Monday, May 20, 2013

What is Immutable Class. Why would you choose it ? How would you make a class immutable ?


What is Immutable Object

When the state of object can not be changed after its construction then the object is called Immutable.


Why do we need it

Immutable objects are inherently thread-safe, thus help writing multi-threading code without much worries. Immutable questions are meant for multi-threading program. If someone is talking bout immutability then indirectly he is talking about multi-threaded context. Immutable classes are easy to understand, as they possess a single state, which is controlled by their constructor. Immutable objects are good candidate for hash keys because their hashcode can be cached and reused for better performance.


Which Objects should be Immutable

Immutable classes are ideal for representing ADT's (Abstract Data Type) value.
Joshua Bloch suggests that
"All classes should be designed to be immutable unless there is a specific reason not to do so"


Guidelines for Making a class Immutable

1. All fields should be declared final
2. Class itself is declared final so that the derived classes do not make it Mutable.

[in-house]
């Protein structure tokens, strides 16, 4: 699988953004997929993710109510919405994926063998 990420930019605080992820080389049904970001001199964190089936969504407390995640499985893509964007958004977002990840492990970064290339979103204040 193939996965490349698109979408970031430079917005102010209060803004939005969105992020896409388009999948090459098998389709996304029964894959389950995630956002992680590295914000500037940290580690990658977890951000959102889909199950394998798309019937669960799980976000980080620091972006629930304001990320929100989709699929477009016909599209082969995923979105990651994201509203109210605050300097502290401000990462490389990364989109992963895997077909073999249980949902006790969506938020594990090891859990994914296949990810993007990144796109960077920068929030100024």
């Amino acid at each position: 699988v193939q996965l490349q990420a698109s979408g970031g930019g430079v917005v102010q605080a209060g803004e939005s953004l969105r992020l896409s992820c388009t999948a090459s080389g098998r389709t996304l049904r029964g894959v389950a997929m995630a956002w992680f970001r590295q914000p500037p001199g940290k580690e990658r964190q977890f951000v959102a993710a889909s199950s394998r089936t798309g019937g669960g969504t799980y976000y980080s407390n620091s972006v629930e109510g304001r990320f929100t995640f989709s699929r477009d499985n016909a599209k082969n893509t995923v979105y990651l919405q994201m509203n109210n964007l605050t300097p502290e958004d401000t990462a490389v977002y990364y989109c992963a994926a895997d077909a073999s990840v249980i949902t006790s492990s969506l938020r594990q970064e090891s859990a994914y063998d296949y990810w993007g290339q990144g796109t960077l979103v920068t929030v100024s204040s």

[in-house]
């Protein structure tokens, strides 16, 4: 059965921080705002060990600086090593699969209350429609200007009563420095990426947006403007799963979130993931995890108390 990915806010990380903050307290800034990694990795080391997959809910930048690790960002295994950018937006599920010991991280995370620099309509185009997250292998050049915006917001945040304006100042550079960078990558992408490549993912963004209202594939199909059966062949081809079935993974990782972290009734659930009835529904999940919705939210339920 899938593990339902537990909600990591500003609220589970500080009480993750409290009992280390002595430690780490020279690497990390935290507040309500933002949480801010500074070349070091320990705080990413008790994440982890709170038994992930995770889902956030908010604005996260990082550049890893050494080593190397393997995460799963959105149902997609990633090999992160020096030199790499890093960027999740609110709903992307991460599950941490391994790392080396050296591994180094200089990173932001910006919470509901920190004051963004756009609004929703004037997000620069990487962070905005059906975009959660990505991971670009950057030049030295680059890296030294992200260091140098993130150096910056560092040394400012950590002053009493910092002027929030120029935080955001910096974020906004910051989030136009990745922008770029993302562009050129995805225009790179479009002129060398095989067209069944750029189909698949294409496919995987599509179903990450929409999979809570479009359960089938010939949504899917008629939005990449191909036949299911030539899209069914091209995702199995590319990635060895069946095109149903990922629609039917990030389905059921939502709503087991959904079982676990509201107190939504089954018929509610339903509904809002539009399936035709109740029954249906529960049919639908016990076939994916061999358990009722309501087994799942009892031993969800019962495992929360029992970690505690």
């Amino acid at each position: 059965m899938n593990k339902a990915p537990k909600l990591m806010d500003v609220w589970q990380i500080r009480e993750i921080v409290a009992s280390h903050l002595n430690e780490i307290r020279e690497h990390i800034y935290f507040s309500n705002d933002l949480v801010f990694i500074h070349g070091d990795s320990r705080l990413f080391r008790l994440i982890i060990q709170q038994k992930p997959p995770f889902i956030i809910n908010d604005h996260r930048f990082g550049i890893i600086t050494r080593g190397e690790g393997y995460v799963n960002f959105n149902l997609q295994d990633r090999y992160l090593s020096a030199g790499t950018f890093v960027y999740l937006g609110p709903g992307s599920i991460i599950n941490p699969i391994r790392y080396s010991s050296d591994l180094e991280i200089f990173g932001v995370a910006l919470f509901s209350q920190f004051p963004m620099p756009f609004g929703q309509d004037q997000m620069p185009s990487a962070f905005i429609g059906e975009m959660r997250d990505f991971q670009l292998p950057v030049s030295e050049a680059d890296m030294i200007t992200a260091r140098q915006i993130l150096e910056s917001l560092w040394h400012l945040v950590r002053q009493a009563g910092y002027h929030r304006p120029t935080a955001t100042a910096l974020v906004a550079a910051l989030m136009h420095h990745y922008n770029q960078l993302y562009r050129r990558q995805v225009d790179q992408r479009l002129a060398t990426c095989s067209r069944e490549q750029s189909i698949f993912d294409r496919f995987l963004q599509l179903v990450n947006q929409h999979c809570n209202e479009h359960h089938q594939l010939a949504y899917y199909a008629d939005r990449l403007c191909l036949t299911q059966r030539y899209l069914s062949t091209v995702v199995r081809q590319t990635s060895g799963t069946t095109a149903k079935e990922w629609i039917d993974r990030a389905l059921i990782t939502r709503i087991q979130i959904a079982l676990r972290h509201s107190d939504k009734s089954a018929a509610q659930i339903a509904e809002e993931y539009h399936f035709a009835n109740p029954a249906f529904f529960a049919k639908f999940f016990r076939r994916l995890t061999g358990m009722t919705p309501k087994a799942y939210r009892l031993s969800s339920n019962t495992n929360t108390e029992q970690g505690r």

3. this reference should not be allowed to escape during object construction such as in anonymous inner classes (for example adding action listener)
4. Any field that contains reference to mutable objects (such as arrays, collections, StringBuffer, etc)
i. Are private
ii. Are never returned or exposed to the caller
iii. Are the only reference to the Objects that they refer
iv. Do not change the state of the referenced object after the construction.
v. If mutable fields must be returned to the caller, then a defensive copy should be returned so that the changes do not reflect in the inner data structure.

public List getList() {
     return Collections.unmodifiableList(list); <=== defensive copy of the mutable field before returning it to caller
}
vi. If a mutable Object is passed in the constructor (like an array), then Immutable class should first make a defensive copy of the mutable object before storing its reference.

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